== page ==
Justice Cornell writes a concurring opinion in this case to try to be helpful to trial courts in confronting the challenges involved when a criminal pro per defendant may potentially be disruptive.
Let me add another one:
Chill out. Remain calm. Because if you don't, you may well engage in conduct that's clearly -- or, as Justice Gomes more tactfully (but equally correctly) puts it, "patently" -- erroneous. And, I might add, in manifest derogation of a defendant's obvious -- freakingly obvious -- constitutional rights.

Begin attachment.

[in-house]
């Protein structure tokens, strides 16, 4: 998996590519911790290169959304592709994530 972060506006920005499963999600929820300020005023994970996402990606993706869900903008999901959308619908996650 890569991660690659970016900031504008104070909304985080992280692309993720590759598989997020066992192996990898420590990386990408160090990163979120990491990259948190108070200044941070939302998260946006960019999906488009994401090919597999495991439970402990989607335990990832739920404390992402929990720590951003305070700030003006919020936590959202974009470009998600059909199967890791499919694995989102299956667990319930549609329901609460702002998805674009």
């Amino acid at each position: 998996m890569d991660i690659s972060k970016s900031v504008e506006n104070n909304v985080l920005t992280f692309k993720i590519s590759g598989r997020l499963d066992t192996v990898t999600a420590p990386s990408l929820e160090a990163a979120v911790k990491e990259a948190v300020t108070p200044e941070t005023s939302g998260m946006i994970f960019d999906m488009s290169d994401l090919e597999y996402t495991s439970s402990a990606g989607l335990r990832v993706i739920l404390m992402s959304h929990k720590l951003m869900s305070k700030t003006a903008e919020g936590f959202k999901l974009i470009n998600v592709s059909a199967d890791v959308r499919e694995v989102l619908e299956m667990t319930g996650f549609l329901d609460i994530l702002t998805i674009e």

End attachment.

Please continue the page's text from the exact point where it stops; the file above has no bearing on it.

So, for example, you may (1) obviously shackle a pro per litigant notwithstanding any evidence on the record whatsoever that would justify such conduct, and then (2) kick him out of court during the direct examination of the critical prosecution witness for no compelling reason; indeed, for virtually no reason whatsoever. The fact that (retired) Judge Couillard thought the latter was okay is especially stunning. Who could possibly think that not letting anyone on the defendant's side hear the testimony of the key prosecution witness before cross-examining her was okay?
This just in: It's not.